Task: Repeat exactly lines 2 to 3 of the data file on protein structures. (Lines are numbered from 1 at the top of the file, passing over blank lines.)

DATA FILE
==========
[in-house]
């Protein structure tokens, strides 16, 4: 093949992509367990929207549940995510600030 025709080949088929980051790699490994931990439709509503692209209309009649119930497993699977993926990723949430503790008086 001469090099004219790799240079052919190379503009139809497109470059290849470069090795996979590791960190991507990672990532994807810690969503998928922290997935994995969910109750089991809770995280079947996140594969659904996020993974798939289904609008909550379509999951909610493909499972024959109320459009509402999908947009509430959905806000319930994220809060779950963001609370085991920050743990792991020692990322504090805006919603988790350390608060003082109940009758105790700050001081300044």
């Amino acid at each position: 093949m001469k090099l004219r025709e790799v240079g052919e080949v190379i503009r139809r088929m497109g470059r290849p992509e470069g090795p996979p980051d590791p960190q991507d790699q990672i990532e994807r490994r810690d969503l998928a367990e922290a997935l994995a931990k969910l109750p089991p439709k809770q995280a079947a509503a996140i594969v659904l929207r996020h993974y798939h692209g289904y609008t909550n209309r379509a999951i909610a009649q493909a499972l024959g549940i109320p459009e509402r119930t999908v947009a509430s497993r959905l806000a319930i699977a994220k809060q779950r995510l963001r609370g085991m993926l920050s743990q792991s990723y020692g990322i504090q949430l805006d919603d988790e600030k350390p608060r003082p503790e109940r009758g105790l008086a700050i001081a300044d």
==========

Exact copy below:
């Protein structure tokens, strides 16, 4: 093949992509367990929207549940995510600030 025709080949088929980051790699490994931990439709509503692209209309009649119930497993699977993926990723949430503790008086 001469090099004219790799240079052919190379503009139809497109470059290849470069090795996979590791960190991507990672990532994807810690969503998928922290997935994995969910109750089991809770995280079947996140594969659904996020993974798939289904609008909550379509999951909610493909499972024959109320459009509402999908947009509430959905806000319930994220809060779950963001609370085991920050743990792991020692990322504090805006919603988790350390608060003082109940009758105790700050001081300044």
């Amino acid at each position: 093949m001469k090099l004219r025709e790799v240079g052919e080949v190379i503009r139809r088929m497109g470059r290849p992509e470069g090795p996979p980051d590791p960190q991507d790699q990672i990532e994807r490994r810690d969503l998928a367990e922290a997935l994995a931990k969910l109750p089991p439709k809770q995280a079947a509503a996140i594969v659904l929207r996020h993974y798939h692209g289904y609008t909550n209309r379509a999951i909610a009649q493909a499972l024959g549940i109320p459009e509402r119930t999908v947009a509430s497993r959905l806000a319930i699977a994220k809060q779950r995510l963001r609370g085991m993926l920050s743990q792991s990723y020692g990322i504090q949430l805006d919603d988790e600030k350390p608060r003082p503790e109940r009758g105790l008086a700050i001081a300044d």